Council on Education for Public Health (CEPH) accreditation
CEPH is an independent agency recognized by the US Department of Education to accredit schools of Public Health and some other Public Health programs. Accreditation is not easy to obtain and requires a significant number of faculty and budgetary commitments. However, with accreditation comes an opportunity for extramural funding from a variety of federal, state and private agencies—CEPH accreditation is required to be eligible. Of the 37 CEPH accredited programs, the closest to Springfield are Saint Louis University in St. Louis and the University of Arkansas in Little Rock.
Structure of a Public Health program
To be accredited, a School (or College) of Public Health must function at "the highest level of organizational status and independence available within the university context." This means that, even if there are other professional degree-granting units within the university reporting at lower levels, an accredited school of Public Health must have a reporting structure that reflects the greatest degree of independence possible. Thus, the best structure for Public Health at Missouri State University is a College of Public Health. A successful college will require collaboration between schools and colleges throughout the University. Cross-divisional teaching, research and service activities will be important and should be encouraged. To develop the new college, it might be advantageous to combine current discipline, module and center units that have common faculty affiliation. Using this multidisciplinary approach, a degree should provide broad knowledge of the five Public Health disciplines:
- health administration
- environmental health sciences
- social and behavioral sciences
A College of Public Health must offer at least three doctoral degrees or one doctoral degree with three concentrations. The degree at Missouri State University would be a Doctor of Public Health (DrPH). A masters program would continue to offer the Master of Public Health (MPH). The College of Public Health could also offer interdisciplinary combination degrees at both the master and doctorate level (i.e., MSN/MPH, MHA/DrPH or MSW/MPH).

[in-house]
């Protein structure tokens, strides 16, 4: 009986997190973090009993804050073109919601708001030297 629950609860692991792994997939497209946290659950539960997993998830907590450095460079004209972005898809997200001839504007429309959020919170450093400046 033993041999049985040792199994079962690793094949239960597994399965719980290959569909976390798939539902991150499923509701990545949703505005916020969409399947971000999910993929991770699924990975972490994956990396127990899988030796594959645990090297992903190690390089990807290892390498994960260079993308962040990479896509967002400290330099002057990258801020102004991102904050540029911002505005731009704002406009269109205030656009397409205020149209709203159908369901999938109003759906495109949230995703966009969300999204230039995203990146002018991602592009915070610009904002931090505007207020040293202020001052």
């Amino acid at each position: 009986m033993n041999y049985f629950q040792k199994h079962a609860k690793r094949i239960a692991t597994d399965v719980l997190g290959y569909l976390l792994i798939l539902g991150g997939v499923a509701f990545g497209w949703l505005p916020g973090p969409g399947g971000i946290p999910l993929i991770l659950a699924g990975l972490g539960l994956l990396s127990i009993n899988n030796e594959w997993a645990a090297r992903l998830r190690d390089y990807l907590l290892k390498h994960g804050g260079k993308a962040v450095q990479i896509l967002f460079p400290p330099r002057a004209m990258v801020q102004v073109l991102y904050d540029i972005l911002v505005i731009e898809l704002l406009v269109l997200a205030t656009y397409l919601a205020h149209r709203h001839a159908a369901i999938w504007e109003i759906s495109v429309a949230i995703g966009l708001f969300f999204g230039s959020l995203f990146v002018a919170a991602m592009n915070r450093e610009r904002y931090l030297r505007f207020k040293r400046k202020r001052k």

Task Force Charges and Recommendations
Charge 1: Recommendations on a School of Public Health
What aspects of Public Health can reasonably be addressed at Missouri State University? Should a doctorate of Public Health (DrPH) be offered?
Currently, there is a very large unmet need for Public Health workers in Missouri and the nation, and manpower forecasts indicate that the trend will continue. Missouri State University finds itself within a window of opportunity to take a leadership role in Public Health service, teaching and research in Missouri since there are no Colleges of Public Health at public institutions in the state. Additionally, there is strong community support for expansion of the role Missouri State University plays in Public Health. Both St. John's Health System and Cox Health System representatives have indicated that collegial partnerships will provide support for a Public Health program at Missouri State University. In addition, the Public Affairs mission of our university encourages our involvement in Public Health since it publicly acclaims our responsibility to the community to address social, health, education and wellness issues of our service population. The Public Health issue is nothing new for Missouri State University. For several years, we have been developing health-related educational programming, including an MPH degree. Toward this end, the Missouri State University Board of Governors and Missouri's Coordinating Commission have approved a School of Public Health.
It is the opinion of the Public Health Task Force that Public Health education should become a priority for Missouri State University and with proper leadership become an outstanding component of our educational programs. As discussed, accreditation is critical to a viable program, so the program should be developed with the intent of securing full accreditation from CEPH. The Task Force recommends development of a CEPH accredited College of Public Health. It should offer the Dr.PH and continue to strengthen the MPH and other programs within the purview of an accredited program. A major consideration for establishing a College of Public Health should be its survivability with strong focus on population based health studies and outcomes. It should be noted that many universities with public health programs have medical and dental schools, but the public health program and the professional schools are not necessarily related.
Charge 2: Recommendations on resources and accreditation
What would the organizational structure of a School of Public Health look like? What about resources and accreditation?
The College of Public Health should be a stand-alone College with the Dean of the College of Public Health reporting directly to the Provost.
Such an undertaking presents challenges, particularly in regard to budget, faculty and staff. Due to the importance of issues raised related to recent national disasters, funds are available from a variety of federal agencies to maintain a College of Public Health. This emphasizes the need for ongoing and sustainable extramural funding. Funds are not available to programs that do not have CEPH accreditation thus emphasizing the need to build a program that will become accredited. Individual faculty and departments should be impacted as little as possible but the overarching principle should be the overall mission of the University in serving the community and Missouri.